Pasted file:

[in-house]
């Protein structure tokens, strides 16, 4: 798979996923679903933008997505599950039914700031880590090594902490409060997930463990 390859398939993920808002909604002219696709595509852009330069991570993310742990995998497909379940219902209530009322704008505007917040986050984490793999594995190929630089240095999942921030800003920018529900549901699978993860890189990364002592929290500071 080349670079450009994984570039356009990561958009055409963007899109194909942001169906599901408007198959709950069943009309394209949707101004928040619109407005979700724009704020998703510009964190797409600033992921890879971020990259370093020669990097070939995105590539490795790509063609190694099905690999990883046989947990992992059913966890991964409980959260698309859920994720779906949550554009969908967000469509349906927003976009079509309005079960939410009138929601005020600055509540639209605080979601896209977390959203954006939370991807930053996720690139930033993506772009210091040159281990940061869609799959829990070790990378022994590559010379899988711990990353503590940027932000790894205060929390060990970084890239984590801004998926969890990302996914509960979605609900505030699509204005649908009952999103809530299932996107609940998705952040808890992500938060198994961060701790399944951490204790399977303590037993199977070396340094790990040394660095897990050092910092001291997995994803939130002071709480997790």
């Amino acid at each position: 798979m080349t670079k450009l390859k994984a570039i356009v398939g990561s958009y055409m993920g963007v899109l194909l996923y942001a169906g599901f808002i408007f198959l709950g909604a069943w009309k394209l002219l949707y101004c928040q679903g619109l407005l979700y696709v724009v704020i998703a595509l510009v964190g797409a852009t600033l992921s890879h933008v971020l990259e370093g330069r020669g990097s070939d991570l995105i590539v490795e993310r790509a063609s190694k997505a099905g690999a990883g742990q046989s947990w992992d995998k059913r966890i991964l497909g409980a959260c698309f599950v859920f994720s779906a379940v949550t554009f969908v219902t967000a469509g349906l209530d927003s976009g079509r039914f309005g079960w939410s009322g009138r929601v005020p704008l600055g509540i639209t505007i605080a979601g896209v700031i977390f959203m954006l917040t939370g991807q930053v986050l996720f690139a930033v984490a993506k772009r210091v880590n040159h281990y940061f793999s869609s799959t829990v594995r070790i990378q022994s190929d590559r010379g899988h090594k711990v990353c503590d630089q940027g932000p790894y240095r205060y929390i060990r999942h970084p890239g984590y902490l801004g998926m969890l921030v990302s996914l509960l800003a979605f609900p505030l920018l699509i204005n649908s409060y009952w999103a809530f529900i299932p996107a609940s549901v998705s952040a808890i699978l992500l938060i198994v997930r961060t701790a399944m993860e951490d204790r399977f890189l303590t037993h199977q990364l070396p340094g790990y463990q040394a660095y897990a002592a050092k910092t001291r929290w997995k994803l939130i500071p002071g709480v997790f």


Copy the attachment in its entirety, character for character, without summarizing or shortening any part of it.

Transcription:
[in-house]
């Protein structure tokens, strides 16, 4: 798979996923679903933008997505599950039914700031880590090594902490409060997930463990 390859398939993920808002909604002219696709595509852009330069991570993310742990995998497909379940219902209530009322704008505007917040986050984490793999594995190929630089240095999942921030800003920018529900549901699978993860890189990364002592929290500071 080349670079450009994984570039356009990561958009055409963007899109194909942001169906599901408007198959709950069943009309394209949707101004928040619109407005979700724009704020998703510009964190797409600033992921890879971020990259370093020669990097070939995105590539490795790509063609190694099905690999990883046989947990992992059913966890991964409980959260698309859920994720779906949550554009969908967000469509349906927003976009079509309005079960939410009138929601005020600055509540639209605080979601896209977390959203954006939370991807930053996720690139930033993506772009210091040159281990940061869609799959829990070790990378022994590559010379899988711990990353503590940027932000790894205060929390060990970084890239984590801004998926969890990302996914509960979605609900505030699509204005649908009952999103809530299932996107609940998705952040808890992500938060198994961060701790399944951490204790399977303590037993199977070396340094790990040394660095897990050092910092001291997995994803939130002071709480997790």
């Amino acid at each position: 798979m080349t670079k450009l390859k994984a570039i356009v398939g990561s958009y055409m993920g963007v899109l194909l996923y942001a169906g599901f808002i408007f198959l709950g909604a069943w009309k394209l002219l949707y101004c928040q679903g619109l407005l979700y696709v724009v704020i998703a595509l510009v964190g797409a852009t600033l992921s890879h933008v971020l990259e370093g330069r020669g990097s070939d991570l995105i590539v490795e993310r790509a063609s190694k997505a099905g690999a990883g742990q046989s947990w992992d995998k059913r966890i991964l497909g409980a959260c698309f599950v859920f994720s779906a379940v949550t554009f969908v219902t967000a469509g349906l209530d927003s976009g079509r039914f309005g079960w939410s009322g009138r929601v005020p704008l600055g509540i639209t505007i605080a979601g896209v700031i977390f959203m954006l917040t939370g991807q930053v986050l996720f690139a930033v984490a993506k772009r210091v880590n040159h281990y940061f793999s869609s799959t829990v594995r070790i990378q022994s190929d590559r010379g899988h090594k711990v990353c503590d630089q940027g932000p790894y240095r205060y929390i060990r999942h970084p890239g984590y902490l801004g998926m969890l921030v990302s996914l509960l800003a979605f609900p505030l920018l699509i204005n649908s409060y009952w999103a809530f529900i299932p996107a609940s549901v998705s952040a808890i699978l992500l938060i198994v997930r961060t701790a399944m993860e951490d204790r399977f890189l303590t037993h199977q990364l070396p340094g790990y463990q040394a660095y897990a002592a050092k910092t001291r929290w997995k994803l939130i500071p002071g709480v997790f």